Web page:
Memphis City School Board to consider compromise - WMC Action News 5 - Memphis, Tennessee

Memphis City School Board to consider compromise

By Anna Marie Hartman - bio | email | Facebook

MEMPHIS, TN (WMC-TV) - Memphis City School Board members debated Thursday night whether they should discuss a compromise that would delay the charter surrender referendum for one year.

The Shelby County School Board said it wants to strike a deal with the city school board.  They asked the board to take back its vote to surrender the charter and study school consolidation.  The county school board promised it would not to seek special school district status.

After a long fight, the majority of city school board members agreed to at least consider the offer.

City school board attorney Dorsey Hopson was the messenger.

"Shelby County has asked this board to rescind its vote to surrender its charter," said Hopson.

The county school board asked the city school board to take back their surrender and work with them.  They hope to assemble a team of experts to study merging city and county schools.  In no less than 18 months, they would allow city and county voters to vote on the issue.

Some school board members, like Stephanie Gatewood, said they have no interest in the county's compromise.

Newest and returning school board member Sara Lewis said she would not be able to sleep at night until the voters are educated on what merging the two districts would mean to them and their children.

"I hate to turn on the television," said Lewis.  "And I hate to get calls from out of town, because they want to know what's next in this great comedy that is going on in Memphis City Schools."

Jeff Warren agreed voters deserved to know what they are voting on, but said there is not much time for discussion.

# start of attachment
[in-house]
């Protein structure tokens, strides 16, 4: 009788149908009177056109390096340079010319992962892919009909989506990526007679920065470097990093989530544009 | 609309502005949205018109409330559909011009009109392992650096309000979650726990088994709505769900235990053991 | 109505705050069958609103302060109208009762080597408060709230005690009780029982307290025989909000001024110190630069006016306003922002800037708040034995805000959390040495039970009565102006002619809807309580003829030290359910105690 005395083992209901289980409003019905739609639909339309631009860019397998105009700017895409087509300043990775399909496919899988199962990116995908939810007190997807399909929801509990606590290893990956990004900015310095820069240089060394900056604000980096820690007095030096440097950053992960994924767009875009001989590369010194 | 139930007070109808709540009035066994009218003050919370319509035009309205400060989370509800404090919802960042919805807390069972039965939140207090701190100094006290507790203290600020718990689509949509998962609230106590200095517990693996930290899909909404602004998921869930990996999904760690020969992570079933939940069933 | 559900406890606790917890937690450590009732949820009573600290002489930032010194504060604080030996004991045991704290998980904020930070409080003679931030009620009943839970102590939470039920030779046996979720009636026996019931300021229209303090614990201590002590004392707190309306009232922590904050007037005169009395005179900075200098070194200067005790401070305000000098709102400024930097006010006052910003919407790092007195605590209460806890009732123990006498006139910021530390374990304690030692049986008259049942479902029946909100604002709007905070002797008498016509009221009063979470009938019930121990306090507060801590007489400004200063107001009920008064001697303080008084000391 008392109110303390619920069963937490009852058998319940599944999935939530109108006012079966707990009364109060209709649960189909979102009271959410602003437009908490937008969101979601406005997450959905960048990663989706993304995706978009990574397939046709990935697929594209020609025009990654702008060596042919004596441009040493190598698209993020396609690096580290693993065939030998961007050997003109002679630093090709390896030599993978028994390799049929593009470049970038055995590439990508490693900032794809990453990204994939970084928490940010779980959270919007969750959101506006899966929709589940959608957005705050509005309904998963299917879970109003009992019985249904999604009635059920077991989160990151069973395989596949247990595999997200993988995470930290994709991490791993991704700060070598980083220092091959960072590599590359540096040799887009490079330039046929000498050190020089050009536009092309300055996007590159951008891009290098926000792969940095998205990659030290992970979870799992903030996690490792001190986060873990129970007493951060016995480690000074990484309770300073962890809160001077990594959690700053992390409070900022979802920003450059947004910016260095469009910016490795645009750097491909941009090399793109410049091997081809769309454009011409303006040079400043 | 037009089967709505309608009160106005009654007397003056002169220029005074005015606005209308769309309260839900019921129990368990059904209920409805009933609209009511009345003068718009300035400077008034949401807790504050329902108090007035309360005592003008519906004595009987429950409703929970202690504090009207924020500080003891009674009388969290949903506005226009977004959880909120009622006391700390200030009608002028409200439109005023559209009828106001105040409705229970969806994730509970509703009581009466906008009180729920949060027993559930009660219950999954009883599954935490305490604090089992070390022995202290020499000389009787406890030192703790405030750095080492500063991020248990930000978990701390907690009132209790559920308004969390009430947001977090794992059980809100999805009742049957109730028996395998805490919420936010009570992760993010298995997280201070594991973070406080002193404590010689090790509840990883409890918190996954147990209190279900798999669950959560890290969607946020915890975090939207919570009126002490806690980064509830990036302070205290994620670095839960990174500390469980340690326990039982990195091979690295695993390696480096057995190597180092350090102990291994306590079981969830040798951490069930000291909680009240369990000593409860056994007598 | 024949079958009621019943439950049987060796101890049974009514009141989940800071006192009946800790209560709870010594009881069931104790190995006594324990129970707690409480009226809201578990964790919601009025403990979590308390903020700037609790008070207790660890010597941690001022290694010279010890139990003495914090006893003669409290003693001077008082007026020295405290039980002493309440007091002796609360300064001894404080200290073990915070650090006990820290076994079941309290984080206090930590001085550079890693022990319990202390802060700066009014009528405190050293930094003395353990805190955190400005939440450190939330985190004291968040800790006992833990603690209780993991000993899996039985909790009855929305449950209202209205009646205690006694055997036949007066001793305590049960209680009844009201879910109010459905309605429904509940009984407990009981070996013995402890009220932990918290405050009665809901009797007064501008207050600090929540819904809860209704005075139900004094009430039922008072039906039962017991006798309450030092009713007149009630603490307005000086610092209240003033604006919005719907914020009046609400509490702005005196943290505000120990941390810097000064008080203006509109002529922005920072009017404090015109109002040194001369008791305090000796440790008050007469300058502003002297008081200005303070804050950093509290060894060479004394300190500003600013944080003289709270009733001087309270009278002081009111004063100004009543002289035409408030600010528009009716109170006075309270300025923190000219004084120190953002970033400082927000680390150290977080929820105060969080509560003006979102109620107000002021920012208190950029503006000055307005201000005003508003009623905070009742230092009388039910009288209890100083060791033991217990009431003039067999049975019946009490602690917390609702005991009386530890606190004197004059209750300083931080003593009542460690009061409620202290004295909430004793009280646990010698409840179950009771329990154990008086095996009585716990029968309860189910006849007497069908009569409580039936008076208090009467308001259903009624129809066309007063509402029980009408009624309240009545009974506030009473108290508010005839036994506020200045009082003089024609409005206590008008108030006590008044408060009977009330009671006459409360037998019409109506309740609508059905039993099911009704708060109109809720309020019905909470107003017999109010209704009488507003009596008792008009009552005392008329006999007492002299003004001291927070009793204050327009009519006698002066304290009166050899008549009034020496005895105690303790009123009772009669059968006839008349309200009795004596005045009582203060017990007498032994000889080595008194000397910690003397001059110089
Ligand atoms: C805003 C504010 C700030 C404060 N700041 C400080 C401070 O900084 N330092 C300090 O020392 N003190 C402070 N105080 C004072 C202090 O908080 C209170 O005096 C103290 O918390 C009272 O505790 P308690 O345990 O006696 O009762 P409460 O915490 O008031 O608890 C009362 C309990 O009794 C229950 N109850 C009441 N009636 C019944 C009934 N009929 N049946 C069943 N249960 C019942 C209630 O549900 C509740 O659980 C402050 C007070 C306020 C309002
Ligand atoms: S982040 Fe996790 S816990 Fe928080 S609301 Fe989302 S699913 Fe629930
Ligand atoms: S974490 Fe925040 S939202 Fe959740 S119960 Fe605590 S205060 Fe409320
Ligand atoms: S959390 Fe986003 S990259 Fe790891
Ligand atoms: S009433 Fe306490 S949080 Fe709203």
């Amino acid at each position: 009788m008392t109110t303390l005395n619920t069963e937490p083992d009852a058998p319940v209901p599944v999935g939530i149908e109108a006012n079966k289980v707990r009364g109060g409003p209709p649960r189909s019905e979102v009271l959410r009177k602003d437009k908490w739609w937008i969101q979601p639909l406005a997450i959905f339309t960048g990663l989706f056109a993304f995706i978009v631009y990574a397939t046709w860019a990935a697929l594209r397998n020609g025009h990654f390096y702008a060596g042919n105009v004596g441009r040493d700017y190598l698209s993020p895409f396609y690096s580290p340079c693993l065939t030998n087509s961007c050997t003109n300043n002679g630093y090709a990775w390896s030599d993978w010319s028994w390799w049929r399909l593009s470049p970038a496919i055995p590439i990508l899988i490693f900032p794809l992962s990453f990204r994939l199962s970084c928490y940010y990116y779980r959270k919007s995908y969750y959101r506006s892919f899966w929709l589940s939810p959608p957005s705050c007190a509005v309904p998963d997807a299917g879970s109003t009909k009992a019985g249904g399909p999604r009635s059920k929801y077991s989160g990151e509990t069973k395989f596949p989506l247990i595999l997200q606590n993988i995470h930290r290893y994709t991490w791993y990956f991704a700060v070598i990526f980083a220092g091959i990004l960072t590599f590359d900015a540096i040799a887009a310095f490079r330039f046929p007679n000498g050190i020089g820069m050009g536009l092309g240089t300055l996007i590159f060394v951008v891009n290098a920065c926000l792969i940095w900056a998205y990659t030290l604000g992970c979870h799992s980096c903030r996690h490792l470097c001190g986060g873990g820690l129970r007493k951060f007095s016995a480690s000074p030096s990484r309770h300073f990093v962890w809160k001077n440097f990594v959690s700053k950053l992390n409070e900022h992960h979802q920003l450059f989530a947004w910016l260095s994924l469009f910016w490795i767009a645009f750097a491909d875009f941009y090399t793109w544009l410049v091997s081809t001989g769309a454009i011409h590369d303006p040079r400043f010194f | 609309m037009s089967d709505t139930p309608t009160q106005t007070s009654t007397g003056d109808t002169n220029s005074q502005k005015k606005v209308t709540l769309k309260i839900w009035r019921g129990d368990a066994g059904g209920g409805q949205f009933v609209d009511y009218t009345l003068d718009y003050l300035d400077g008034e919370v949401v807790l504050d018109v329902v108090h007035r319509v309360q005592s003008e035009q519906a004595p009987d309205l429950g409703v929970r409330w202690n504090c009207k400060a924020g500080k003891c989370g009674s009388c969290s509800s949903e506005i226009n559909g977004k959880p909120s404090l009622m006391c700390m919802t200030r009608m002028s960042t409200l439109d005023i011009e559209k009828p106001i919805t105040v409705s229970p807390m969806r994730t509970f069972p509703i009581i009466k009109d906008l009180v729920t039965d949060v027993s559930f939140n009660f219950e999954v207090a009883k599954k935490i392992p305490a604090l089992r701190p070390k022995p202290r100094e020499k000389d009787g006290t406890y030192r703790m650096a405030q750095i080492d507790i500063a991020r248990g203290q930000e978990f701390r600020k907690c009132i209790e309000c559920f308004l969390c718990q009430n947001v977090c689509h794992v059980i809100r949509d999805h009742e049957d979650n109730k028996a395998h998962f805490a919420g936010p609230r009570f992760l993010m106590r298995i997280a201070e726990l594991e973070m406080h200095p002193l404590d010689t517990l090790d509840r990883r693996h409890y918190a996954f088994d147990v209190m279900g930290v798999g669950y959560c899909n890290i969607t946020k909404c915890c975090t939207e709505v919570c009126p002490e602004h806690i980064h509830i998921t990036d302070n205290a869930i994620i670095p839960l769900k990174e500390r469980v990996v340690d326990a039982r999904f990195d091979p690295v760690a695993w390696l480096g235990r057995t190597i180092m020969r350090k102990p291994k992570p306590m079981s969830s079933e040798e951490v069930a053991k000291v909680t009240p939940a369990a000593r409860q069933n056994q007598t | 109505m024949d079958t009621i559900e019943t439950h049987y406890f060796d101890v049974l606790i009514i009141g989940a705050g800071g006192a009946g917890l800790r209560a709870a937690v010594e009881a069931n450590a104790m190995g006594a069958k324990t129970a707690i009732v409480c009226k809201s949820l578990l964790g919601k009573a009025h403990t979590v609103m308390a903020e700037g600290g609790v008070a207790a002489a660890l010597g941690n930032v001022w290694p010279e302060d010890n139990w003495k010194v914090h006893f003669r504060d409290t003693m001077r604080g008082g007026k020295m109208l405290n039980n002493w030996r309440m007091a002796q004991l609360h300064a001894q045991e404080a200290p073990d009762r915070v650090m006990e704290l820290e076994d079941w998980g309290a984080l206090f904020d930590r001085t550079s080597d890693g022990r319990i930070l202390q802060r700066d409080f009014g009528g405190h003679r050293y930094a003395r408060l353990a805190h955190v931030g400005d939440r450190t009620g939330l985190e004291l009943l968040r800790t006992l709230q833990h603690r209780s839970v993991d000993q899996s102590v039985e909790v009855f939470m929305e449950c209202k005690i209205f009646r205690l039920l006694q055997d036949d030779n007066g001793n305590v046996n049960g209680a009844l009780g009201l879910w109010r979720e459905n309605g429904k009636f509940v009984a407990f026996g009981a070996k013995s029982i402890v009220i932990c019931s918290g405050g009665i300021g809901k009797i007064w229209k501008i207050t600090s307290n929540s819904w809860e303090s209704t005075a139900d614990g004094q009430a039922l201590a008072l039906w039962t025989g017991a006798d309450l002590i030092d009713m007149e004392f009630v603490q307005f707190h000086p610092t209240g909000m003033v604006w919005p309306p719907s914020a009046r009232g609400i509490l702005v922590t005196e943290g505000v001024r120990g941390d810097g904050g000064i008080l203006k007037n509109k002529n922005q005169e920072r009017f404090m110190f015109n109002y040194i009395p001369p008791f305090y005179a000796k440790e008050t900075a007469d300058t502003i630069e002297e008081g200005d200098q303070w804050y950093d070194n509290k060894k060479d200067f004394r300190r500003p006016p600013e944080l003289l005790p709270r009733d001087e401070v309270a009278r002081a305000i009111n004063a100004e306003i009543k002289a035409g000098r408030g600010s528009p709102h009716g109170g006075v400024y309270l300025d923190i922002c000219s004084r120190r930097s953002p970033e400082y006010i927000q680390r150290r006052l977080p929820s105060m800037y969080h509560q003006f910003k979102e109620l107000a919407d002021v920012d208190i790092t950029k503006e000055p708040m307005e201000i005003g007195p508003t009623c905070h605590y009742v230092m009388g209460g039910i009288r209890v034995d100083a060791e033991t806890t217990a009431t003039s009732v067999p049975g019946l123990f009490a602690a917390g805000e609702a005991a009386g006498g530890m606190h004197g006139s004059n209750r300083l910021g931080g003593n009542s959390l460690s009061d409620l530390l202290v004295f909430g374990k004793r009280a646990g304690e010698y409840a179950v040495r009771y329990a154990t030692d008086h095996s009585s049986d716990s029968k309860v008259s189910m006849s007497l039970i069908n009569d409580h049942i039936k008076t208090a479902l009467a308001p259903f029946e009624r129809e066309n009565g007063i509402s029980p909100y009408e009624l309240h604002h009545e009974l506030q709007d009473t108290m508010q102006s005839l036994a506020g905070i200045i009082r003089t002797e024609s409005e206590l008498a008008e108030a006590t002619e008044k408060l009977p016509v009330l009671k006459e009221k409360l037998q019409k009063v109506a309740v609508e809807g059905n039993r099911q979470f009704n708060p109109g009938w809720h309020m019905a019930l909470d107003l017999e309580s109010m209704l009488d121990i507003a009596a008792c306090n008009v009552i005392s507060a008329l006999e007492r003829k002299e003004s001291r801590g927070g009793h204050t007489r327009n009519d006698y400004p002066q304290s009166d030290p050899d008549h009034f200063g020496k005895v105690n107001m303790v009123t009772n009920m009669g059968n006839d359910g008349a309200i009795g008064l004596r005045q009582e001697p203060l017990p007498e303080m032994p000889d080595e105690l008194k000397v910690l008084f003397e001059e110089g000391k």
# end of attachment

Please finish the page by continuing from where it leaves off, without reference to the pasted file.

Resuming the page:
In the end, a majority of board members voted to schedule a work session to review the proposal.

There was no word Thursday on when that work session will take place.

Board members voted down a motion from Gatewood to gather all the facts on school consolidation and come up with a communication plan to educate the public on what they have learned.

Click here to read the charter surrender compromise agreement.


Late Thursday night, Memphis Mayor A C Wharton issued the following statement on the referendum:

"We live in a country with laws, principles and procedures that govern us to ensure that the rights of its citizens are protected. There is not a right more precious than the right to vote.  On this historic weekend celebration, we all can attest to that fact. The Memphis City Schools Board has legally asked a question of its citizens, and now in turn we will have an opportunity to respond with our vote.

"I'm pleased that the Election Commission has taken a step in the right direction. This is a uniquely Memphis issue and it is a decision that rests only with voters in our city.

"I pledge to continue supporting a public debate that is civil and robust.  It is critical for Memphians to study this issue, ask probing questions of it, and ultimately vote for our children's future educational plan.  Whether you have children or grandchildren who attend public school or not; whether you work for education or not, education is everybody's business. And I encourage you to participate in this process.

"I wish I could say it's all over. But in many respects, it has just begun, and I will continue to monitor future events as they unfold. I assure you that we will get through it and not only be a better city for it, but one closer to my dream of One Memphis."

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